I worry about schools not being aggressive enough about finding the grants they need. The budget shortfalls these days are just too critical to ignore. Schools are cutting, cutting, cutting, yet they often don’t seem to understand that an aggressive grant-writing program can do a lot to add money to the system without having to raise local or state taxes.
You can tell if your district is aggressively looking for grants. Ask these questions: Do you have one or more full-time grant writers on your district staff? Do you subscribe to a large grant database that provides timely information about available grants, or do you just sit back and wait for grant announcements to come in the mail? Is grant information made available to all teachers and principals in the district so they can apply for their classrooms and campuses? Do you have a grant committee that meets regularly and looks for applicable grants?
Grant money doesn’t appear out of thin air. You have to have a vision of what that grant money will do for your students and then go out and work for it. It doesn’t matter if you are responsible for a classroom, a campus, or a district. Grant money is available out there in some form, but you do have to spend the time to find it, apply for it, and use it to the greatest benefit of your students. If you are using Google to find grants, you’re just pretending to look for grants. If you’re serious, you have to use a good, comprehensive school grant database.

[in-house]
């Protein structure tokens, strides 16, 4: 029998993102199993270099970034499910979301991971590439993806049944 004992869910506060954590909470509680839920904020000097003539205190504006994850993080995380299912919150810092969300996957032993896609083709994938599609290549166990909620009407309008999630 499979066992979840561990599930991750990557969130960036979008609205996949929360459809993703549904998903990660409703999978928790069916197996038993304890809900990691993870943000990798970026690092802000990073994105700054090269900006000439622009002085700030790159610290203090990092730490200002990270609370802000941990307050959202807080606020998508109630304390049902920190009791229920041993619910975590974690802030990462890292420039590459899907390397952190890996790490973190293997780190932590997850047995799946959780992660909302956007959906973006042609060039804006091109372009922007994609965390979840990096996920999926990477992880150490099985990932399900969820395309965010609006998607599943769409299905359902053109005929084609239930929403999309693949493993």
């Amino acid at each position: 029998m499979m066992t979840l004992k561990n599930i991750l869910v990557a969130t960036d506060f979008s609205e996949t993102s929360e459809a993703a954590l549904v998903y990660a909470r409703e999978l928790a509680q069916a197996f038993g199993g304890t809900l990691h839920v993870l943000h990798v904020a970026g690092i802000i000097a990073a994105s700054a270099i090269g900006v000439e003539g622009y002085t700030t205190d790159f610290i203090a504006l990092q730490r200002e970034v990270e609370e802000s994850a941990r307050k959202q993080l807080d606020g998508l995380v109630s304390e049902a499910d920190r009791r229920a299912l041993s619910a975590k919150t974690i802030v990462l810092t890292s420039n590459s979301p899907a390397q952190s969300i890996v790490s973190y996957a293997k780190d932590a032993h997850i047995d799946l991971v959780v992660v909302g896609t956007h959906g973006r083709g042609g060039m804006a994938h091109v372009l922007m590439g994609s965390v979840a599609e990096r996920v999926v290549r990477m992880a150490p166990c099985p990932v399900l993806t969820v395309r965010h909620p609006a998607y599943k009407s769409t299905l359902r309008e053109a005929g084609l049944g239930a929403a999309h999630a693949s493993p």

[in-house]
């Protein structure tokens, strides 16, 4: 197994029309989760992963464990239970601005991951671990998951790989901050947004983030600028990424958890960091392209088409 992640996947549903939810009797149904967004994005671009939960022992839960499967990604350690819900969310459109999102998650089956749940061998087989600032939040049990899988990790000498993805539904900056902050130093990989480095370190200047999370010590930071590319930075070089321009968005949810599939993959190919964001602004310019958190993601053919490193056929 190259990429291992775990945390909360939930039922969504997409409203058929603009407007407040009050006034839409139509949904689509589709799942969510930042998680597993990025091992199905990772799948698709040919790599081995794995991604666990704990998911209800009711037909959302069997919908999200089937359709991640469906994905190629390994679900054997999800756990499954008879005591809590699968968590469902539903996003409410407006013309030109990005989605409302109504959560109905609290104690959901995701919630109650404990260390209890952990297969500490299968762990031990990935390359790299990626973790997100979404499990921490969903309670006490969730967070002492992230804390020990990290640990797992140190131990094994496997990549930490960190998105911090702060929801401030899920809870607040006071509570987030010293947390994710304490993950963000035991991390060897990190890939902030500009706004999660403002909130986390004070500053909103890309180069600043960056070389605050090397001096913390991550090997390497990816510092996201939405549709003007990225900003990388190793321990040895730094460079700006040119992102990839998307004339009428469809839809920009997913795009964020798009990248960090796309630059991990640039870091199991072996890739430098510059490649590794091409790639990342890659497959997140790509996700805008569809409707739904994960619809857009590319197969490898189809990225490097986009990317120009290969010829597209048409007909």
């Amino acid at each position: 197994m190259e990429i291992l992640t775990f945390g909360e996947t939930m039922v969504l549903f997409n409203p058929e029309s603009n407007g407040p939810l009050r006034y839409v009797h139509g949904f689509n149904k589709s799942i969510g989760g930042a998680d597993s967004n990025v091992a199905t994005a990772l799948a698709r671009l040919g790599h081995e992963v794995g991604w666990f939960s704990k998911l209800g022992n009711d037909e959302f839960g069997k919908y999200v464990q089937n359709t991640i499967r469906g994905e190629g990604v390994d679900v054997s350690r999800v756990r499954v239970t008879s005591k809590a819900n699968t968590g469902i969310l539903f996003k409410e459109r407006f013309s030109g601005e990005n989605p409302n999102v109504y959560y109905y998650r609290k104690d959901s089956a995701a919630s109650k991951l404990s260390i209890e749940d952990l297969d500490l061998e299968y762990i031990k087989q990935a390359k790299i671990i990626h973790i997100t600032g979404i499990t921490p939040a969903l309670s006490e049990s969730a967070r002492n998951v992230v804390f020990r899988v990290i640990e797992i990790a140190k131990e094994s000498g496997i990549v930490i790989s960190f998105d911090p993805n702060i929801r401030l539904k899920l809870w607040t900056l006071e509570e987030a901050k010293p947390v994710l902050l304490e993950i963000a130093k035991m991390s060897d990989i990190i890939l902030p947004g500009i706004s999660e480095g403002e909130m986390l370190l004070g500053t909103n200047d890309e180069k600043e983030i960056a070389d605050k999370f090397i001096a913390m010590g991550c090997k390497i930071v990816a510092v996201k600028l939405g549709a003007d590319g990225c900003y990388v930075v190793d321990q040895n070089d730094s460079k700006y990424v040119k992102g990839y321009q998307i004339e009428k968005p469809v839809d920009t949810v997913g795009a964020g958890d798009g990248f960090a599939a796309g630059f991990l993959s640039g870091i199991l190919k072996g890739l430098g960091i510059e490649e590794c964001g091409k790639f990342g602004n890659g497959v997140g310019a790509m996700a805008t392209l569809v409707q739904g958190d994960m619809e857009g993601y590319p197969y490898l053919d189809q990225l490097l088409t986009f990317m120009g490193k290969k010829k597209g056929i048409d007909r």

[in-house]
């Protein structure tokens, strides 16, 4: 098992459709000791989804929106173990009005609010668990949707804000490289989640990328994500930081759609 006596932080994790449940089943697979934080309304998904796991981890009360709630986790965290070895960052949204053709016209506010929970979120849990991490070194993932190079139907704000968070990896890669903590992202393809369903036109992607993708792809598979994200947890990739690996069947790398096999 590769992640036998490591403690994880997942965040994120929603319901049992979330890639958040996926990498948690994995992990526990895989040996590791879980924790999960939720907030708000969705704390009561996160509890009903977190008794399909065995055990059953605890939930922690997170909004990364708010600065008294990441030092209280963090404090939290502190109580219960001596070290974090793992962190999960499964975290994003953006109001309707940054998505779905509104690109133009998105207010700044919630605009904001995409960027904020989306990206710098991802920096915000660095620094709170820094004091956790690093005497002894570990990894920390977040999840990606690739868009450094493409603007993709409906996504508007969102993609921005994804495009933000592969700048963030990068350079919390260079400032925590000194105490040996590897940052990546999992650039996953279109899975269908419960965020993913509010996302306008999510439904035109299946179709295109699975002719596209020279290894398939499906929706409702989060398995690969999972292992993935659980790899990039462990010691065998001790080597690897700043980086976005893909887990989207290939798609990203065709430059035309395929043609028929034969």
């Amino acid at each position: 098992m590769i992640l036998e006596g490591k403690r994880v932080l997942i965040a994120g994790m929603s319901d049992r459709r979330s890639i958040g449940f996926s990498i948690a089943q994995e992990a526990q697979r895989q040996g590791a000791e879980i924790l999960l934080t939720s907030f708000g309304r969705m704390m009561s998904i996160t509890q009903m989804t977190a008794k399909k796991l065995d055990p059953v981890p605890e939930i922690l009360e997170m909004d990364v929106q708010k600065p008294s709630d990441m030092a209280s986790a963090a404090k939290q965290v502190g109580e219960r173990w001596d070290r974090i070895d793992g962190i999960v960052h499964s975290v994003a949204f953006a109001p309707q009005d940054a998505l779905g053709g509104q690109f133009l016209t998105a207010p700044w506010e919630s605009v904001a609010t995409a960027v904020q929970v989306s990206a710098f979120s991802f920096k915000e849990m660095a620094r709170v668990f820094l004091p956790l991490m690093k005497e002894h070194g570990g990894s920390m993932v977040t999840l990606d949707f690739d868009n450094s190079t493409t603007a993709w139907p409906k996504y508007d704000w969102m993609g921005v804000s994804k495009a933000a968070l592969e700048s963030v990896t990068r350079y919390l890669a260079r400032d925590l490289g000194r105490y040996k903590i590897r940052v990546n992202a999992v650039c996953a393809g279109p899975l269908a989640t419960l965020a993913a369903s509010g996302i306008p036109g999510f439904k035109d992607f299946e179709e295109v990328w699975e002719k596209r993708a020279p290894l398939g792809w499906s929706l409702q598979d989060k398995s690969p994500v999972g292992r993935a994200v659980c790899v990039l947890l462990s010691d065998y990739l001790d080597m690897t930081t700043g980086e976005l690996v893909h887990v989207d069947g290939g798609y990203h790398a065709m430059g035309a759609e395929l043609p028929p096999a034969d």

You are extremely fortunate if you are a registered user of the free grant database provided by Discount School Supply. For the categories that it lists, you can be sure that the listings are comprehensive and up-to-date. If you need grants in other categories, your best bet is to subscribe to The School Funding Center Grant Database. Its only advantage is that it lists thirty grant categories, and it, too, is both comprehensive and current.
Regardless of which database you choose to use, you should really spend some time searching it thoroughly. You should do enough research to determine which grants truly match the problems you are having at your school. From the database, go to the grantor’s website. Read about their mission, exactly what they support, and how much money they give. Even call them to discuss your problem or project if you think it’s appropriate and want to make sure you have a match.
This is a perfect time to look for grants. Students are out for summer vacation, and you don’t have the distractions you would normally have to weather. As we approach the fall semester, more and more grants will be listed in these grant databases. Don’t let others apply and get the money that should come to your school.
Yes, times are tough. Budgets are being cut every day. Probably the only way your school will be able to keep up is through a very aggressive campaign to write grants at the district, the campus, and the classroom levels. Do your part. Start searching those grant databases for the money that you and your school need.